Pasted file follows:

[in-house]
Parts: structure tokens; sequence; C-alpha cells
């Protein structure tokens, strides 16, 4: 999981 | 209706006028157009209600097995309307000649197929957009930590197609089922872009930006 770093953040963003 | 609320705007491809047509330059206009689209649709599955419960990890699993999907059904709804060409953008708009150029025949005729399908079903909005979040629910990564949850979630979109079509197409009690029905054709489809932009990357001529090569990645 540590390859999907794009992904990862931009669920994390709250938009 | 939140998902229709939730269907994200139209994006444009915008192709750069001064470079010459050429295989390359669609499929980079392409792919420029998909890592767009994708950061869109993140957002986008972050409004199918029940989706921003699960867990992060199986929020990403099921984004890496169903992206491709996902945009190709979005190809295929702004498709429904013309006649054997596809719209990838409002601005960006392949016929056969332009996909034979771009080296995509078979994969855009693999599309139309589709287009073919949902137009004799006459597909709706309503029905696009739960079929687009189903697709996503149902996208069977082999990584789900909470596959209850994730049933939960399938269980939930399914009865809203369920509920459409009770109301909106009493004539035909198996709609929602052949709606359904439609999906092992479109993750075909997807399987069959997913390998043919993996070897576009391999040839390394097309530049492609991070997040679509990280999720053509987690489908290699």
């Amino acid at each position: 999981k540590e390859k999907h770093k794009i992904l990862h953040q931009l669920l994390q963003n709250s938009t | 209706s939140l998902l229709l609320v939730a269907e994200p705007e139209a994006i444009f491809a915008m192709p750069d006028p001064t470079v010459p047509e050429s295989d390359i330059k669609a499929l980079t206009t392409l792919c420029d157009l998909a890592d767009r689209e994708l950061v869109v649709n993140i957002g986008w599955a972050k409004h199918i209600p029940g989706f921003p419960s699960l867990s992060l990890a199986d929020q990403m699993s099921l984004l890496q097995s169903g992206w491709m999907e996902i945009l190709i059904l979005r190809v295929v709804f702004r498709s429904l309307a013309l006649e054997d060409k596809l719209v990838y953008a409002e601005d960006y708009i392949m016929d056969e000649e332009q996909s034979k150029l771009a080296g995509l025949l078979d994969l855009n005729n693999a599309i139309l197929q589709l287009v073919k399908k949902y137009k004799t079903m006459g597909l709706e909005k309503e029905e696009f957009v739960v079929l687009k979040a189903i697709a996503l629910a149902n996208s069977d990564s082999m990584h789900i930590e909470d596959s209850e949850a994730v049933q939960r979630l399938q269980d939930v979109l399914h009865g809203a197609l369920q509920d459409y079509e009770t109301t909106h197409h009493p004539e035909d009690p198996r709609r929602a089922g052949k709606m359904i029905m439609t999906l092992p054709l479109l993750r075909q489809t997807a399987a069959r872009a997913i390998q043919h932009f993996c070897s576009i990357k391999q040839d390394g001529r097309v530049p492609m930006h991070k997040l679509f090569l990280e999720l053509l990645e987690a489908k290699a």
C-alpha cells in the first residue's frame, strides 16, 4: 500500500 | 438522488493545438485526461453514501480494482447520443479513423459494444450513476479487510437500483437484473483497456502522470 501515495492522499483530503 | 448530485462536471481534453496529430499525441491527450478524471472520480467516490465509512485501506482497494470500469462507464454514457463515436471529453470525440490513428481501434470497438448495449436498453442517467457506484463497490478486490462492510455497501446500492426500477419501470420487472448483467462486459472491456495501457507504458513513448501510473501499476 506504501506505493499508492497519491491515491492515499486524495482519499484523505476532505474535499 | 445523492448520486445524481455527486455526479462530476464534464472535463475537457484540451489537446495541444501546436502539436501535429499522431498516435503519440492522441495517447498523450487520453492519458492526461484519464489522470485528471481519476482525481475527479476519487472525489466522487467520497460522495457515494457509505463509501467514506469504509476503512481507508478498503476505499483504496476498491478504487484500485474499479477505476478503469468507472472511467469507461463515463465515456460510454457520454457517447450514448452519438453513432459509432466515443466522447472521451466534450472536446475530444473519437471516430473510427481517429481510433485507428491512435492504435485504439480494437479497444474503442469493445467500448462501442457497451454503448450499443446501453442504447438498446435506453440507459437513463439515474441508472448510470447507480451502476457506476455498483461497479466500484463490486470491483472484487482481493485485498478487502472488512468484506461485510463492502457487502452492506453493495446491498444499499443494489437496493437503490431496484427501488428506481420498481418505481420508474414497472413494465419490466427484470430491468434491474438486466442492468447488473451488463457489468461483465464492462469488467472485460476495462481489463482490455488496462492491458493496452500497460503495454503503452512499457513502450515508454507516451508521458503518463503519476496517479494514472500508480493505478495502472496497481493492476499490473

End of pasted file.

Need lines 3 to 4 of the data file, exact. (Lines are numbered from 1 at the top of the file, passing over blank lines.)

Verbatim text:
């Protein structure tokens, strides 16, 4: 999981 | 209706006028157009209600097995309307000649197929957009930590197609089922872009930006 770093953040963003 | 609320705007491809047509330059206009689209649709599955419960990890699993999907059904709804060409953008708009150029025949005729399908079903909005979040629910990564949850979630979109079509197409009690029905054709489809932009990357001529090569990645 540590390859999907794009992904990862931009669920994390709250938009 | 939140998902229709939730269907994200139209994006444009915008192709750069001064470079010459050429295989390359669609499929980079392409792919420029998909890592767009994708950061869109993140957002986008972050409004199918029940989706921003699960867990992060199986929020990403099921984004890496169903992206491709996902945009190709979005190809295929702004498709429904013309006649054997596809719209990838409002601005960006392949016929056969332009996909034979771009080296995509078979994969855009693999599309139309589709287009073919949902137009004799006459597909709706309503029905696009739960079929687009189903697709996503149902996208069977082999990584789900909470596959209850994730049933939960399938269980939930399914009865809203369920509920459409009770109301909106009493004539035909198996709609929602052949709606359904439609999906092992479109993750075909997807399987069959997913390998043919993996070897576009391999040839390394097309530049492609991070997040679509990280999720053509987690489908290699």
């Amino acid at each position: 999981k540590e390859k999907h770093k794009i992904l990862h953040q931009l669920l994390q963003n709250s938009t | 209706s939140l998902l229709l609320v939730a269907e994200p705007e139209a994006i444009f491809a915008m192709p750069d006028p001064t470079v010459p047509e050429s295989d390359i330059k669609a499929l980079t206009t392409l792919c420029d157009l998909a890592d767009r689209e994708l950061v869109v649709n993140i957002g986008w599955a972050k409004h199918i209600p029940g989706f921003p419960s699960l867990s992060l990890a199986d929020q990403m699993s099921l984004l890496q097995s169903g992206w491709m999907e996902i945009l190709i059904l979005r190809v295929v709804f702004r498709s429904l309307a013309l006649e054997d060409k596809l719209v990838y953008a409002e601005d960006y708009i392949m016929d056969e000649e332009q996909s034979k150029l771009a080296g995509l025949l078979d994969l855009n005729n693999a599309i139309l197929q589709l287009v073919k399908k949902y137009k004799t079903m006459g597909l709706e909005k309503e029905e696009f957009v739960v079929l687009k979040a189903i697709a996503l629910a149902n996208s069977d990564s082999m990584h789900i930590e909470d596959s209850e949850a994730v049933q939960r979630l399938q269980d939930v979109l399914h009865g809203a197609l369920q509920d459409y079509e009770t109301t909106h197409h009493p004539e035909d009690p198996r709609r929602a089922g052949k709606m359904i029905m439609t999906l092992p054709l479109l993750r075909q489809t997807a399987a069959r872009a997913i390998q043919h932009f993996c070897s576009i990357k391999q040839d390394g001529r097309v530049p492609m930006h991070k997040l679509f090569l990280e999720l053509l990645e987690a489908k290699a």